This is an example of a statement that seems true and turns out that its true (like one of Hagen von Eeitzen’s answers).

Let $p(x)\in\mathbb{R}[x] $, then $p(x)=q_1(x)q_2(x)…q_n(x)$ for
some polynomials $q_1,q_2,…,q_n\in\mathbb{R}[x]$ such that $\deg q_i\leq 2$.

Before I knew its proof, I never thought that this fact was obvious. But I know a lot of people who think that it’s obvious (they don’t know the proof though, they just think its obvious!).

Here is a case where you can easily be misled by working out some early examples. All groups up to order 60 are solvable (a nice definition of this available on Wikipedia) — you can show that by checking them all out. With 59 consecutive examples to start with, you might think that all groups are solvable. But it’s not true. There is at least one group of order 60 which is not solvable. This is directly connected to the insolubility in radicals of polynomial of degree ≥ 5; so it would be important to get it right.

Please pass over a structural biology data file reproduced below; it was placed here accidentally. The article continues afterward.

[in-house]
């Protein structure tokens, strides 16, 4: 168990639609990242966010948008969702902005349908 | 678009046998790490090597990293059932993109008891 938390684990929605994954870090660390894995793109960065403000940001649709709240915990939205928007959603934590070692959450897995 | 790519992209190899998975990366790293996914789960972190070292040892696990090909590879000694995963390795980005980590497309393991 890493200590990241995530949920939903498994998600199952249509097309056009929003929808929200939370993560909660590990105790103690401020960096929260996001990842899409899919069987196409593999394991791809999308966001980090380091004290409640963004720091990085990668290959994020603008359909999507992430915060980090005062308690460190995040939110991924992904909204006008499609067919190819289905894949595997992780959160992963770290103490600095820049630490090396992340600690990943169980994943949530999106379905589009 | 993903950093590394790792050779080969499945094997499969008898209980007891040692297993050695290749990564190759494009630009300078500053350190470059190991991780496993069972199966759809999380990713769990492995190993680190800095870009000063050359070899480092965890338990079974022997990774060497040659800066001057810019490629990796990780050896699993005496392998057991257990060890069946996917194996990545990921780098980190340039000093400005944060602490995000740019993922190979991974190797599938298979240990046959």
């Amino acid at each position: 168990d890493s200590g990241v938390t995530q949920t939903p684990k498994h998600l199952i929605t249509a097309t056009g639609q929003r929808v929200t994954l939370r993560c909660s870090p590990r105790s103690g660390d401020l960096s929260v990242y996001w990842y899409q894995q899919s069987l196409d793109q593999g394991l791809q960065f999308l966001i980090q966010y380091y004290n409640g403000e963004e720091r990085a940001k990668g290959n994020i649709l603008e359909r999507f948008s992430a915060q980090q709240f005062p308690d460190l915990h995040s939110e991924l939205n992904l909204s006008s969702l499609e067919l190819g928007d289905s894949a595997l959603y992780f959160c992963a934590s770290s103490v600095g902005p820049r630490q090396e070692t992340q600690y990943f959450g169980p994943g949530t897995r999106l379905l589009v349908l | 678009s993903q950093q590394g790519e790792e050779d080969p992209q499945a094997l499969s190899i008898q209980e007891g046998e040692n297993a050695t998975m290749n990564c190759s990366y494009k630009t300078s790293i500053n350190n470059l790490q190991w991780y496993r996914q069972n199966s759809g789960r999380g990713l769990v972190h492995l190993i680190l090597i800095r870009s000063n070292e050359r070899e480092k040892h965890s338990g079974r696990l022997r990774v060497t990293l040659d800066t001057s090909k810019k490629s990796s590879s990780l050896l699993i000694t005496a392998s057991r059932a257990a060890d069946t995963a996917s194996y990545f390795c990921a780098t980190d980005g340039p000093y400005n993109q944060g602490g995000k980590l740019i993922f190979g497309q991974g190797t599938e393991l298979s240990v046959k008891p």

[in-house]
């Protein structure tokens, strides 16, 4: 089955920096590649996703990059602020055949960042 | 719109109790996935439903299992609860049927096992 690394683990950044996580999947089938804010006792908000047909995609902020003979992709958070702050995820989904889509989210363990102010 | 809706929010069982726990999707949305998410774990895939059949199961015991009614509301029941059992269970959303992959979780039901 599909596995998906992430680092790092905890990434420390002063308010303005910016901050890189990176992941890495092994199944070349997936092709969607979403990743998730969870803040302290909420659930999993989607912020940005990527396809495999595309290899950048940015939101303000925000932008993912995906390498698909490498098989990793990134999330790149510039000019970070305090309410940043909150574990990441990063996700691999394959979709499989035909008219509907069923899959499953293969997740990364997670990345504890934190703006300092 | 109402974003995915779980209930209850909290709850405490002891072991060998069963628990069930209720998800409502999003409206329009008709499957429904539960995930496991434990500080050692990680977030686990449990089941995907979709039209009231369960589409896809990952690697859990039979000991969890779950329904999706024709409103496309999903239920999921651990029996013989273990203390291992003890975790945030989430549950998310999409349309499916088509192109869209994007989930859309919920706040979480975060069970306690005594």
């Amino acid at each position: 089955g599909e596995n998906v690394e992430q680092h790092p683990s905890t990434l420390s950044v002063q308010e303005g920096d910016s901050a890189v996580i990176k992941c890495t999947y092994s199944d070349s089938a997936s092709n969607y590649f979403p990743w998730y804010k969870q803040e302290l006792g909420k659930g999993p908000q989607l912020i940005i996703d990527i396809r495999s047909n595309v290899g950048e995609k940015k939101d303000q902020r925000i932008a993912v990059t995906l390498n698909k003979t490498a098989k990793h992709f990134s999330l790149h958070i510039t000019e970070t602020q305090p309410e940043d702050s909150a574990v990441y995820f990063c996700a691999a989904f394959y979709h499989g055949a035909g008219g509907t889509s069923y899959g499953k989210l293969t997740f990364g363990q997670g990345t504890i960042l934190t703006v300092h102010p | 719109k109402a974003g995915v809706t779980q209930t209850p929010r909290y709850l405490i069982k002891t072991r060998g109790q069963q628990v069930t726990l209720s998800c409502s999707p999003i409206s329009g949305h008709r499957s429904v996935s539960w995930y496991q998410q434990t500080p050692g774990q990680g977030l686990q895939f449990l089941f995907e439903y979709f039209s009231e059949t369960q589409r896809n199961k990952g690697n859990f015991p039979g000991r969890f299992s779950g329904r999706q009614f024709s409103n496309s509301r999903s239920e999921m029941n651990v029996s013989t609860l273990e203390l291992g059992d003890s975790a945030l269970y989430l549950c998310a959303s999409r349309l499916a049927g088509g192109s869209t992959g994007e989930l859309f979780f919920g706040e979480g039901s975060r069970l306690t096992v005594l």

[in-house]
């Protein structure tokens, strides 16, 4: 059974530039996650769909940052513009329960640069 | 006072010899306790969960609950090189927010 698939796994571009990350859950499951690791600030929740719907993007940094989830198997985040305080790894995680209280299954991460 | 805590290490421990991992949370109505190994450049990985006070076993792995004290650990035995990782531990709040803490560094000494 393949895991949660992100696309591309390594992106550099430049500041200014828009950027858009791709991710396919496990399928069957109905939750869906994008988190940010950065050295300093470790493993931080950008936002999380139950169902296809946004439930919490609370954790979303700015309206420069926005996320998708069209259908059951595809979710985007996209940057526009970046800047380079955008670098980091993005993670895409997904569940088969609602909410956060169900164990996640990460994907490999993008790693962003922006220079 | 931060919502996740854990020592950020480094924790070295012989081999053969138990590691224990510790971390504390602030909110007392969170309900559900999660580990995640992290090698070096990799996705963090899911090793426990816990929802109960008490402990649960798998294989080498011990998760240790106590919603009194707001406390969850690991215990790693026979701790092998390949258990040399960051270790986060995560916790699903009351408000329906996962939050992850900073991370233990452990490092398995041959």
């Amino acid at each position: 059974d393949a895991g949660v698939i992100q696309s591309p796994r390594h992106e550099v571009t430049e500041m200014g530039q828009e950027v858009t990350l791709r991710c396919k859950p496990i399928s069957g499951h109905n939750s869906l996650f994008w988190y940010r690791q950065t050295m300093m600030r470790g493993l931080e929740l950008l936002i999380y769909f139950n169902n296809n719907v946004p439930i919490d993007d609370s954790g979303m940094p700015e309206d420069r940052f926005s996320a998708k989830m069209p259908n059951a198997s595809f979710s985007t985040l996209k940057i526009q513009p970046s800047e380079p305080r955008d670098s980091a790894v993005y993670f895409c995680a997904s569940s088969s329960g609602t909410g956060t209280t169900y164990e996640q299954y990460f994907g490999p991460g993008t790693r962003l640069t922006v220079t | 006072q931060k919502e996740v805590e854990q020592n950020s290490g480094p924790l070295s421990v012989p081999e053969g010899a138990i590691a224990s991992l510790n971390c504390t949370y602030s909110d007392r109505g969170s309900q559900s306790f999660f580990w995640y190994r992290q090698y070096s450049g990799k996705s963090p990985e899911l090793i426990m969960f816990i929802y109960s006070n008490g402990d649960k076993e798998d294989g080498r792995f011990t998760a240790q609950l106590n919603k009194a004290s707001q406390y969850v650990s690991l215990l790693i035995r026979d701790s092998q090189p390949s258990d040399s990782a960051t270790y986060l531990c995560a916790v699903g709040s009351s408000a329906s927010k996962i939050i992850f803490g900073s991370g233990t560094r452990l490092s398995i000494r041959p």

Most useful example in this context may be considered Integration. Riemann Integration is used everywhere. Consider simplest function $f(x) = x$. Its antiderivative is $\frac{x^2}{2} + c$, definite integral can be calculated also very easily. But there is a theoretical part behind that, which is very much necessary for a logical understanding.

This will give you some idea of how deceiving and tantalizing even relatively simple things may be. The Wikipedia link tells the temporal history well enough but to appreciate the work that went into the proofs, you have to read at least one original paper…